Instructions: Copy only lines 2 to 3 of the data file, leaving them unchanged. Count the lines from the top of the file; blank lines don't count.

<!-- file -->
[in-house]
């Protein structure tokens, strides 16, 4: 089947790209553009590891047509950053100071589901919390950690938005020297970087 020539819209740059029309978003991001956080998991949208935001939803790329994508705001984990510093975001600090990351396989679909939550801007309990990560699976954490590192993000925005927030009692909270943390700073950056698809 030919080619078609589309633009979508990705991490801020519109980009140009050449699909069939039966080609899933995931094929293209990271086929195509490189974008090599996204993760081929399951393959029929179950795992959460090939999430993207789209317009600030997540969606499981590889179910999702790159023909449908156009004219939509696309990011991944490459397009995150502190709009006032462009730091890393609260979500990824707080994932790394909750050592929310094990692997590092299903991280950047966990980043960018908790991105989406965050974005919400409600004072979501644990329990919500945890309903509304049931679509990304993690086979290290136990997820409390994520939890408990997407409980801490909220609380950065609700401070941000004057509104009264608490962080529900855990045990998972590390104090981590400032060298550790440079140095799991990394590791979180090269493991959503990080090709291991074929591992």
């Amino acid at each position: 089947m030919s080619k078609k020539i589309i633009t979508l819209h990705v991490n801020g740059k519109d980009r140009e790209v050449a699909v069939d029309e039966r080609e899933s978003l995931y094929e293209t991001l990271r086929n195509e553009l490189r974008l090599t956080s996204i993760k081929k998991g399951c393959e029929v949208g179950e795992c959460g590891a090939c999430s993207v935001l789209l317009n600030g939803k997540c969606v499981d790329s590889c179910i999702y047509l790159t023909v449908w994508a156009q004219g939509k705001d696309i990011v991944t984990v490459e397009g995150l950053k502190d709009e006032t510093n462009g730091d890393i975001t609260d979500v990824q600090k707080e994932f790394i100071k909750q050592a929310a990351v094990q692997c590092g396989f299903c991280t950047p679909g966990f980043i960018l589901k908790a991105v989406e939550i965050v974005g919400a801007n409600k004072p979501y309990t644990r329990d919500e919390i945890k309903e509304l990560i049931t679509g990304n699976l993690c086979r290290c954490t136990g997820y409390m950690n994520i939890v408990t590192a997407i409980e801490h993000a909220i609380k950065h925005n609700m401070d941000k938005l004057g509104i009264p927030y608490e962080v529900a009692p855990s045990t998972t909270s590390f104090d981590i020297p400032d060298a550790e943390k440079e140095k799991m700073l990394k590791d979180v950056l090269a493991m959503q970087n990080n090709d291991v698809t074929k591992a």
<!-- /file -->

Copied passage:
């Protein structure tokens, strides 16, 4: 089947790209553009590891047509950053100071589901919390950690938005020297970087 020539819209740059029309978003991001956080998991949208935001939803790329994508705001984990510093975001600090990351396989679909939550801007309990990560699976954490590192993000925005927030009692909270943390700073950056698809 030919080619078609589309633009979508990705991490801020519109980009140009050449699909069939039966080609899933995931094929293209990271086929195509490189974008090599996204993760081929399951393959029929179950795992959460090939999430993207789209317009600030997540969606499981590889179910999702790159023909449908156009004219939509696309990011991944490459397009995150502190709009006032462009730091890393609260979500990824707080994932790394909750050592929310094990692997590092299903991280950047966990980043960018908790991105989406965050974005919400409600004072979501644990329990919500945890309903509304049931679509990304993690086979290290136990997820409390994520939890408990997407409980801490909220609380950065609700401070941000004057509104009264608490962080529900855990045990998972590390104090981590400032060298550790440079140095799991990394590791979180090269493991959503990080090709291991074929591992």
């Amino acid at each position: 089947m030919s080619k078609k020539i589309i633009t979508l819209h990705v991490n801020g740059k519109d980009r140009e790209v050449a699909v069939d029309e039966r080609e899933s978003l995931y094929e293209t991001l990271r086929n195509e553009l490189r974008l090599t956080s996204i993760k081929k998991g399951c393959e029929v949208g179950e795992c959460g590891a090939c999430s993207v935001l789209l317009n600030g939803k997540c969606v499981d790329s590889c179910i999702y047509l790159t023909v449908w994508a156009q004219g939509k705001d696309i990011v991944t984990v490459e397009g995150l950053k502190d709009e006032t510093n462009g730091d890393i975001t609260d979500v990824q600090k707080e994932f790394i100071k909750q050592a929310a990351v094990q692997c590092g396989f299903c991280t950047p679909g966990f980043i960018l589901k908790a991105v989406e939550i965050v974005g919400a801007n409600k004072p979501y309990t644990r329990d919500e919390i945890k309903e509304l990560i049931t679509g990304n699976l993690c086979r290290c954490t136990g997820y409390m950690n994520i939890v408990t590192a997407i409980e801490h993000a909220i609380k950065h925005n609700m401070d941000k938005l004057g509104i009264p927030y608490e962080v529900a009692p855990s045990t998972t909270s590390f104090d981590i020297p400032d060298a550790e943390k440079e140095k799991m700073l990394k590791d979180v950056l090269a493991m959503q970087n990080n090709d291991v698809t074929k591992a």